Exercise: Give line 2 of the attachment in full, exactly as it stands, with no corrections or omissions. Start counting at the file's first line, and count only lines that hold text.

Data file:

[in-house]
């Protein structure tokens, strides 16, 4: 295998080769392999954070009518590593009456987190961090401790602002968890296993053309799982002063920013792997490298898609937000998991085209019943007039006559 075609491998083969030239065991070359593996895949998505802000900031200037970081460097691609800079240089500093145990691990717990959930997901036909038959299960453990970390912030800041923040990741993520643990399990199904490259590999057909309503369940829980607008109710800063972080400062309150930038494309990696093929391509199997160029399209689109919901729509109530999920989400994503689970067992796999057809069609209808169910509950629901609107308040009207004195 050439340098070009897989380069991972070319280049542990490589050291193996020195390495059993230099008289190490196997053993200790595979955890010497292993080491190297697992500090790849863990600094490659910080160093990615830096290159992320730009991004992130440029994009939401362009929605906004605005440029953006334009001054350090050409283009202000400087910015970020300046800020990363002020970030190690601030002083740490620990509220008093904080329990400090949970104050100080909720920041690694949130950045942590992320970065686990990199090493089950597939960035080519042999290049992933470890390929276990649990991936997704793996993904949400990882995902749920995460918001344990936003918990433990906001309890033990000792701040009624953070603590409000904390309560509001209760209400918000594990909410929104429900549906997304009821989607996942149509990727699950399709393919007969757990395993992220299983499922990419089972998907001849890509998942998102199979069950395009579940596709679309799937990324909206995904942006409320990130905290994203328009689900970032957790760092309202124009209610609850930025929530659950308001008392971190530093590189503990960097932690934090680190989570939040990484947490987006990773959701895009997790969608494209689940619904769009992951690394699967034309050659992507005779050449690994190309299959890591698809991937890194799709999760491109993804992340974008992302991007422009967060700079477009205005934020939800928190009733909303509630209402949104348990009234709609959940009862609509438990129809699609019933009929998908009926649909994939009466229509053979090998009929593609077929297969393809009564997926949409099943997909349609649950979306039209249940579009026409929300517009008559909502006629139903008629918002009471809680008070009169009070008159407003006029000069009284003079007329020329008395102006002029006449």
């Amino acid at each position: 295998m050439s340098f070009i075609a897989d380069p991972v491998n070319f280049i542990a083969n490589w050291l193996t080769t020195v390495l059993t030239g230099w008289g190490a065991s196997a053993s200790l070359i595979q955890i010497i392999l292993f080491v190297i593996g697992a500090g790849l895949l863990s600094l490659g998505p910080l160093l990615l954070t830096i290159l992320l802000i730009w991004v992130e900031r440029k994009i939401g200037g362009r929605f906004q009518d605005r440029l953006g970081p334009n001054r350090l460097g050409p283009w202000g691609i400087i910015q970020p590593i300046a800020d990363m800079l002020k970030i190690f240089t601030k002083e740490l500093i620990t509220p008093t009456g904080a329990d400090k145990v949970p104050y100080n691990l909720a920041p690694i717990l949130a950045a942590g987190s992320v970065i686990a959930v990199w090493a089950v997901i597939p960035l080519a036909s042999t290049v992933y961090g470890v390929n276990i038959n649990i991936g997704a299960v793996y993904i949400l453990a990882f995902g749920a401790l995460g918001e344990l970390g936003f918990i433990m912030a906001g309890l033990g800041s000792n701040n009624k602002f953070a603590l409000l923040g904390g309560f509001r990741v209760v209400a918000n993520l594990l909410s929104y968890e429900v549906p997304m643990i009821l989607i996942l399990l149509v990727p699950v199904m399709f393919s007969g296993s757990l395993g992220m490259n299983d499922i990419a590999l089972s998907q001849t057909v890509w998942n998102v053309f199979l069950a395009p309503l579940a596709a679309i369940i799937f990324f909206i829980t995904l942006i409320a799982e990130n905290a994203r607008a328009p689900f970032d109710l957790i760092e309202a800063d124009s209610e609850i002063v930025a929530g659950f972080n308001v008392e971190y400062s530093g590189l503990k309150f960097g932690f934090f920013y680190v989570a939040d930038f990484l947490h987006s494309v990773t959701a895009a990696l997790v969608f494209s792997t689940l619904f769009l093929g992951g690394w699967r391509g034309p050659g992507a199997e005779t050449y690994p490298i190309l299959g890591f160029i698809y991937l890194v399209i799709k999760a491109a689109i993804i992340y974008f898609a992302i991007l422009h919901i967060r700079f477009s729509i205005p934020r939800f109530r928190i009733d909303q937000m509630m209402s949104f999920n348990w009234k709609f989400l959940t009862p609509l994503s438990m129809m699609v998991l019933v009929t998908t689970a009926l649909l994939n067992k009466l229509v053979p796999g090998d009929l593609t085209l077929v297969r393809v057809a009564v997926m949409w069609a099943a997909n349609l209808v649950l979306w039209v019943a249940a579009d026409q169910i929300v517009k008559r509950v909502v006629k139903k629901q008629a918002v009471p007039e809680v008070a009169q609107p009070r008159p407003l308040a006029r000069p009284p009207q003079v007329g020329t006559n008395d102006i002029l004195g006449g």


């Protein structure tokens, strides 16, 4: 295998080769392999954070009518590593009456987190961090401790602002968890296993053309799982002063920013792997490298898609937000998991085209019943007039006559 075609491998083969030239065991070359593996895949998505802000900031200037970081460097691609800079240089500093145990691990717990959930997901036909038959299960453990970390912030800041923040990741993520643990399990199904490259590999057909309503369940829980607008109710800063972080400062309150930038494309990696093929391509199997160029399209689109919901729509109530999920989400994503689970067992796999057809069609209808169910509950629901609107308040009207004195 050439340098070009897989380069991972070319280049542990490589050291193996020195390495059993230099008289190490196997053993200790595979955890010497292993080491190297697992500090790849863990600094490659910080160093990615830096290159992320730009991004992130440029994009939401362009929605906004605005440029953006334009001054350090050409283009202000400087910015970020300046800020990363002020970030190690601030002083740490620990509220008093904080329990400090949970104050100080909720920041690694949130950045942590992320970065686990990199090493089950597939960035080519042999290049992933470890390929276990649990991936997704793996993904949400990882995902749920995460918001344990936003918990433990906001309890033990000792701040009624953070603590409000904390309560509001209760209400918000594990909410929104429900549906997304009821989607996942149509990727699950399709393919007969757990395993992220299983499922990419089972998907001849890509998942998102199979069950395009579940596709679309799937990324909206995904942006409320990130905290994203328009689900970032957790760092309202124009209610609850930025929530659950308001008392971190530093590189503990960097932690934090680190989570939040990484947490987006990773959701895009997790969608494209689940619904769009992951690394699967034309050659992507005779050449690994190309299959890591698809991937890194799709999760491109993804992340974008992302991007422009967060700079477009205005934020939800928190009733909303509630209402949104348990009234709609959940009862609509438990129809699609019933009929998908009926649909994939009466229509053979090998009929593609077929297969393809009564997926949409099943997909349609649950979306039209249940579009026409929300517009008559909502006629139903008629918002009471809680008070009169009070008159407003006029000069009284003079007329020329008395102006002029006449």